Sir Robert Peel as actor-dramatis
in Politics, performance and popular culture
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In the early nineteenth-century, the chamber of the House of Commons was the stage upon which the theatre of national political action was played out and the cockpit of political drama between the leading personalities of the age. This chapter extends our understanding of this ‘theatre of politics’ in the early-nineteenth century, examining how Sir Robert Peel (1788-1850), the leading Conservative politician, became a particular type of parliamentary ‘performer.’ Though Peel’s public reputation and private upbringing was far from dramatic and his public persona was not showy, his tendency to adopt more dramatic forms and styles of declamation in Parliament at times of high political tension or moments of heightened political stress in his public career came to be more revealing precisely because they appeared dramatic, even melodramatic. To that degree, Peel was an actor-dramatist in the theatrical style and dramatic technique became an essential part of his self-presentation as a politician and a proselytiser for his policies.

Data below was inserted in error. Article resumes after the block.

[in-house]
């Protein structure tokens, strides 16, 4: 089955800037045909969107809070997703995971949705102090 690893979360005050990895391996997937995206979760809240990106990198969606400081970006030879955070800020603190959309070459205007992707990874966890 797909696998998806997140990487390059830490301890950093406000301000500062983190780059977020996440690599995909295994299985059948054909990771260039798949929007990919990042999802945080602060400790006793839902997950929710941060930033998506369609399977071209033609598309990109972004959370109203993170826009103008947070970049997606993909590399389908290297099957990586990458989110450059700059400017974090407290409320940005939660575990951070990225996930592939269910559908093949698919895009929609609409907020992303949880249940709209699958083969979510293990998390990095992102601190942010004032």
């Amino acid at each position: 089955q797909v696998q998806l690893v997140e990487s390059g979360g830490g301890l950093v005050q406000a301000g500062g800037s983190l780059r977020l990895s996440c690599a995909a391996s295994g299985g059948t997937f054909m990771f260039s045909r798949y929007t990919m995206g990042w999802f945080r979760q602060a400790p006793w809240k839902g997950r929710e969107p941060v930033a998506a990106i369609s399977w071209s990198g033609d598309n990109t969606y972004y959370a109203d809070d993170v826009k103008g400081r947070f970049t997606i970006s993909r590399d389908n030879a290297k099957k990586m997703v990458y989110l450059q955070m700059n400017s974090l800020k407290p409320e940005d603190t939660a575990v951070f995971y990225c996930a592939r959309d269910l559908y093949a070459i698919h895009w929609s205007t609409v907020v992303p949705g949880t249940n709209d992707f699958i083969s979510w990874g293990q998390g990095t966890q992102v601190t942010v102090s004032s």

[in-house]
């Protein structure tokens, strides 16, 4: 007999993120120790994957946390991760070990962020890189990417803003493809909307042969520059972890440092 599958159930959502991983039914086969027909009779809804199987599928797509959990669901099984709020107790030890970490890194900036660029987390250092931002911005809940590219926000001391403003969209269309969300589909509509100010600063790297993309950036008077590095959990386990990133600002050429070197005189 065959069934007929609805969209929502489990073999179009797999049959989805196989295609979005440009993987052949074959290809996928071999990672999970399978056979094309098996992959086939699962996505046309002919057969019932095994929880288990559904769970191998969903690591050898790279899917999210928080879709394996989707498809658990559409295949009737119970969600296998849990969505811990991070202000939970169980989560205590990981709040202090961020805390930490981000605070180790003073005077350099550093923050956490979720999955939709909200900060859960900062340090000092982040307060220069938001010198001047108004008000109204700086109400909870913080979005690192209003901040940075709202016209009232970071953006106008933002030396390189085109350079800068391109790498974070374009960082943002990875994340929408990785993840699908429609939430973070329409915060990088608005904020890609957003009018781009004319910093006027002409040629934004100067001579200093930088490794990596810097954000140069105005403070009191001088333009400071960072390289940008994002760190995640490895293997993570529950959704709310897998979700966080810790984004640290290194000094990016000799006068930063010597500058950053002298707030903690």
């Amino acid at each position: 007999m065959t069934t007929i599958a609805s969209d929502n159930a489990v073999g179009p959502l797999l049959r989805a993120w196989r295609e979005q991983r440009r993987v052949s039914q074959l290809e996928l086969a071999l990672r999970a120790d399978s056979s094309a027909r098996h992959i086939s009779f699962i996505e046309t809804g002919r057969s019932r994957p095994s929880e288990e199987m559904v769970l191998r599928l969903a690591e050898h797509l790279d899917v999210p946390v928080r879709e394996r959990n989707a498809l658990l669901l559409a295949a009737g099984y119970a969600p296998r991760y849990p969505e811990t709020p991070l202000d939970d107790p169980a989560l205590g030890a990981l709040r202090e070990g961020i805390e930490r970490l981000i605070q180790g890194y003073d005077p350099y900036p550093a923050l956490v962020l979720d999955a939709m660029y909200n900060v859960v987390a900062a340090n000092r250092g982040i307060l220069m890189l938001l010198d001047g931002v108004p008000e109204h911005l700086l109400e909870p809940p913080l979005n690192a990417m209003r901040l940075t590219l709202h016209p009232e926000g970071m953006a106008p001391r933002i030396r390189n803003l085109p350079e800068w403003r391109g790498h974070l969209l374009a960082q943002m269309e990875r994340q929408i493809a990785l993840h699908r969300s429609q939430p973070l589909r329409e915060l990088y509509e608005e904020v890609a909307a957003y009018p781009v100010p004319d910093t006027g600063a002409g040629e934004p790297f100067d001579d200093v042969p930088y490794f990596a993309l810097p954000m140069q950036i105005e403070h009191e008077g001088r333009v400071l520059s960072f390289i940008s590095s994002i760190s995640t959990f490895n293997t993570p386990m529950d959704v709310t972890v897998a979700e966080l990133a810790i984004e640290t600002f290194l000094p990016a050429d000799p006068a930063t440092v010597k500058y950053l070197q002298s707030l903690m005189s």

Politics, performance and popular culture

Theatre and society in nineteenth-century Britain

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